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Florida Film Festival 2014 movie reviews

Not sure what flicks to catch at this year’s fest? Use our reviews as your guide

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'American Jesus'

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'The Babadook'

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“We’re living in a world that’s technological and primordial simultaneously,” says Heizer, who came of artistic age in 1960s New York. “I guess the idea is to make art that reflects this premise.”

Pray’s film, though not as weighty or groundbreaking – no pun intended – as its subject, nevertheless does a good job of presenting both art and artist, a man for whom “the studio, the city, the museum was too small.” – CM

★★★★ (out of 5 stars)

Program: Narrative features
Writer-director Andrea Pallaoro set out to make an honest, observational film about universal family struggles and the choices attached to them, and to do so without judgment. The resulting film – her directorial debut – moves with the fluidity of impressionistic portraiture, weaving from reflections in mirrors and ripples of water a sometimes horrifying (though always engaging) patchwork of subtle innuendo.

Deceptively picturesque in its framing, the story of the down-on-his-luck cattle farmer Ennis (Brian F. O’Byrne), his deaf wife Christina (Catalina Sandino Marino), and their growing brood of five – each with their own side-eyed coming-of-age conflicts (exempting the baby) – starts out with the twinkle of loyal familial love as seen through the pocket-camera film-winding of the middle child, Jacob (Maxim Knight).

But, obviously, that’s not the whole picture. As focus shifts from storyline to storyline at an almost dreamlike poetic pace – sexuality, poverty, trust, infidelity, escape, hope and failure are all at play here, as seen largely through the parental characters, but also in the faces of children staring at life through a black-and-white rabbit-eared television like it’s their only window – Pallaoro’s poem too becomes unraveled and uncomfortably tragic. Medeas is a windswept tale of mid-1980s (we guess) Midwest Americana while also playing out as the Greek tragedy it namechecks, and as such, it largely succeeds in its mission. Though it will be up to the audience to decide whether such extremes as those that the film goes to are worthy of judgment or are just general signifiers of the human condition. In other words, it depends on what you’ve been through. – BM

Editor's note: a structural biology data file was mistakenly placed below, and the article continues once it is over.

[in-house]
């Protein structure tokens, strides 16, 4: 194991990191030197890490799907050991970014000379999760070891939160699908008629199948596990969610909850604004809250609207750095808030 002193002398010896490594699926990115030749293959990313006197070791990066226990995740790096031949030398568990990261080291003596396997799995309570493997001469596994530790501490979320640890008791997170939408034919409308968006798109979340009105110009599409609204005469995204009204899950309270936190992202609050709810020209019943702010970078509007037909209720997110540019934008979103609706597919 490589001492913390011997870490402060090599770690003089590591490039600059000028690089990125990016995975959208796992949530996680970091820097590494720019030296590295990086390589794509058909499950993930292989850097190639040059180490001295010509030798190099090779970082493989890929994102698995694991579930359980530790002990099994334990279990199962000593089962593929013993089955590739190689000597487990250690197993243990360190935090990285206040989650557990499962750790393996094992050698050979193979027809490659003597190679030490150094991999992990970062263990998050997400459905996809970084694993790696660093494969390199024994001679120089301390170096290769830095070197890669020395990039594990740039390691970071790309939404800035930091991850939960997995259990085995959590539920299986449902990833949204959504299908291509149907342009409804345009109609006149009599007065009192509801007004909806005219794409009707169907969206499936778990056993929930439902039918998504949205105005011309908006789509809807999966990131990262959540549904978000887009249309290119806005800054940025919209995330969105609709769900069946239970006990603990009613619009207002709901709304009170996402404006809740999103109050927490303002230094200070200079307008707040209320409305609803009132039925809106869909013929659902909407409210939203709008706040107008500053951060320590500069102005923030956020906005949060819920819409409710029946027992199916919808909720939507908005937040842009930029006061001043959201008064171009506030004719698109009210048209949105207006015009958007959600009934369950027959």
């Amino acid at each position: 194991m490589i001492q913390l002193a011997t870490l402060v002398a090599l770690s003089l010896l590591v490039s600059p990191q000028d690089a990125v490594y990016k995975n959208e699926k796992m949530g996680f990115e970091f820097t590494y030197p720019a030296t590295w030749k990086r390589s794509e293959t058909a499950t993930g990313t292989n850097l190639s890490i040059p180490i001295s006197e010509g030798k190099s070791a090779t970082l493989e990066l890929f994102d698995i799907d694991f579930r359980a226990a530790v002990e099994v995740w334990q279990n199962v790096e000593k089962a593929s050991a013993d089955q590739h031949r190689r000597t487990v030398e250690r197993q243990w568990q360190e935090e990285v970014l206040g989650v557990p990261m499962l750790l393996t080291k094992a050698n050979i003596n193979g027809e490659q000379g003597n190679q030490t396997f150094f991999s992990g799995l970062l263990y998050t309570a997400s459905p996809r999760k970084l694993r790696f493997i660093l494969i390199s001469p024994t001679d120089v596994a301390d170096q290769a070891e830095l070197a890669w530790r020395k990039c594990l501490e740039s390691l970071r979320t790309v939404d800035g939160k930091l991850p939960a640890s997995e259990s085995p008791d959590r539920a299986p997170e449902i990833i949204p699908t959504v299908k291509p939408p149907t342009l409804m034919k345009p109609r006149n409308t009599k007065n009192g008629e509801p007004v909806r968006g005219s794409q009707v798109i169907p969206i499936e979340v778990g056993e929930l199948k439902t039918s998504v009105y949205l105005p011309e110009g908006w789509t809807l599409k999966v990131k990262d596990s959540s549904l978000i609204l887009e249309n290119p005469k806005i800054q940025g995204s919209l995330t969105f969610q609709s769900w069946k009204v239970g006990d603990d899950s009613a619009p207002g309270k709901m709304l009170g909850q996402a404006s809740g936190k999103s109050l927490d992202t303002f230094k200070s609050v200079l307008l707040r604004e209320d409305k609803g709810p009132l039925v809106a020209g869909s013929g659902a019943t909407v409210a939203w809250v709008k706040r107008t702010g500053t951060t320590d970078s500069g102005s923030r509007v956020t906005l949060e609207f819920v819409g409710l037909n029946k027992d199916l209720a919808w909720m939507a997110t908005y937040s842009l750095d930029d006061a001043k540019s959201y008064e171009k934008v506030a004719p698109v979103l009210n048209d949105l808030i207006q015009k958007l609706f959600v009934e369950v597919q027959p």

★★ (out of 5 stars)

Program: Midnight features
One evening, a housewife bears witness to her husband having an affair. She then walks into his room while he’s sleeping and tries to cut his dick off with a knife – he quickly catches on and throws her out of the room. Why wouldn’t he call the cops? Screw it; she’s learned her lesson. Or something.

Soon enough, the mother (clearly not crazy) walks into her son’s room and successfully cuts his dick off. Wifey then thinks it would be a good idea to hide the evidence and eats said wang. Protein.

Eighty more minutes to go in this film best subtitled “a field guide to coping with not having man-parts.” By now, you’ve probably already deduced whether this film, directed by South Korean filmmaker Ki-duk Kim, is for you or not. Stick with it, though, and you may find an infectious artsiness in its decision to not have any spoken dialogue. It even has a hidden heart and motivation that occasionally shines through all the gritty strangeness of this odd, over-sexualized world Kim has crafted – unfortunately it’s just buried deep beneath piles and piles of “what the fuck, South Korea?!” – AM

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